Garceau et al. studied ten hips with FD that underwent THA, with a mean follow-up of 6 years [15]. They showed that THA in FD patients is associated with low complication (Two transient sciatic nerve palsies) and revision rates (one hip) using cementless components and allograft. Their technique involved using uncemented conical fluted stems, which provided better distal diaphyseal fixation. They hypothesized that this type of prosthesis would improve the surgical outcome and have longer longevity [15]. Moreover, they suggest that the allograft may be useful for polyostotic FD patients with poor bone stock. Yao et al. [16] treated twelve patients with proximal femur fractures and hip joint osteoarthritis with 3D designing osteotomies for deformity correction and THA for hip osteoarthritis. By using preoperative 3D design, corrective osteotomy, and long cementless stems, they could precisely restore alignment, preserve bone stock, and achieve stem stability. As a result, we can expect long-term longevity and better functional results [16]. The study by Sierra et al. reported excellent pain relief and function in 11 patients with FD treated through THA before 2001 [12]. However, the higher surgical complication rate and the need for revision (7 hips) should be noted. In their study, 7 hips were implanted with cementless stems, and 5 hips were implanted with fully or proximally coated cementless stems. To bypass bone defects, they used cemented stems.

We represented a bilateral THA for treating FD in both proximal femurs using a cementless long stem through a Smith-Peterson approach. During the first year of follow-up, we found this technique acceptable and without complication, providing good clinical outcomes. No early loosening of the prostheses was observed. A cementless long stem could have enabled better diaphyseal fixation distal to the lesion site.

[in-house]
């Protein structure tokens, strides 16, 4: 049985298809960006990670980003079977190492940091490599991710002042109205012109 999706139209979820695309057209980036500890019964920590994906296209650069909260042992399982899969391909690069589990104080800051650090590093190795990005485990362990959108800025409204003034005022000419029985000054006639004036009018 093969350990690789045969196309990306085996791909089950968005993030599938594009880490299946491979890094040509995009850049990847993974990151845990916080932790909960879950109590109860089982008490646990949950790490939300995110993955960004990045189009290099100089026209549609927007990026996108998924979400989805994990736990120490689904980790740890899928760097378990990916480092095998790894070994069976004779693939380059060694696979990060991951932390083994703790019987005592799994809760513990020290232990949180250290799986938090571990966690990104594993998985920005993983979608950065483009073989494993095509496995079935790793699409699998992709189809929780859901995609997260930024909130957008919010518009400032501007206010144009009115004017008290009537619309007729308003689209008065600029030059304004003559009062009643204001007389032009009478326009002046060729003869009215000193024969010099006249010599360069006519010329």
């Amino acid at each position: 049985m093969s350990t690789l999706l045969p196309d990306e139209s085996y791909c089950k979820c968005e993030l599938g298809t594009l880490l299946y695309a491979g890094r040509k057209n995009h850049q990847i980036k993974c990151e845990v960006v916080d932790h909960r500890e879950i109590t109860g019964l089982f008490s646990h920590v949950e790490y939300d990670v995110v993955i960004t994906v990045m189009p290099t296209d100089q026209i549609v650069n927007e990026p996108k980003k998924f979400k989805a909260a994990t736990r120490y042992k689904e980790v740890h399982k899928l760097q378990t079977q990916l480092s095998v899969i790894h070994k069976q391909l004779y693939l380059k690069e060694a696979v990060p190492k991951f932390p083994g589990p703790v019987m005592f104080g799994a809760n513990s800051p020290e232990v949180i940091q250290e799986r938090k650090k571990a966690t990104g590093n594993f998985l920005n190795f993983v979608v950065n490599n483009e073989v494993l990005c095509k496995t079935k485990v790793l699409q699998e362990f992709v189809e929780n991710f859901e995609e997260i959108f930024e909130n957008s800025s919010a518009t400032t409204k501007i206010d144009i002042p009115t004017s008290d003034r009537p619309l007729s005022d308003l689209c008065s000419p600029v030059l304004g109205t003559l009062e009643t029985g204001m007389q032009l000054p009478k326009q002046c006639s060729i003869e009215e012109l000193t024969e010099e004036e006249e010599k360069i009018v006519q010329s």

A limited number of studies have demonstrated that THA is an effective treatment option for proximal femur involvement of FD, particularly in cases of recurrence [8, 15, 16]. It may be necessary to use a cementless long-stem component for THAs in cases of proximal femur DF. In this way, Paprosky classification can help evaluate the acetabular bone loss and guide the choice of an appropriate prosthesis. The results of our study suggest that bilateral THA with cementless long-stem implants may be a viable treatment option in patients with bilateral proximal femur FD when performed after adequate curettage.

Availability of data and materials

Not applicable



Fibrous dysplasia


Computed tomography


Magnetic resonance imaging


Total hip arthroplasty


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Authors and Affiliations



SMJM supervised the study and revised the manuscript. AM and MMMJ performed the described surgery. AM and PM reviewed the literature, and prepared the manuscript. NHZ reviewed the literature, SS and SPM, prepared the manuscript. All authors have read and approved the manuscript.

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Correspondence to S. M. Javad Mortazavi.

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Moharrami, A., Mirghaderi, P., Moazen-Jamshidi, M.M. et al. Bilateral total hip arthroplasty in a case with fibrous dysplasia: a case report. J Med Case Reports 17, 371 (2023).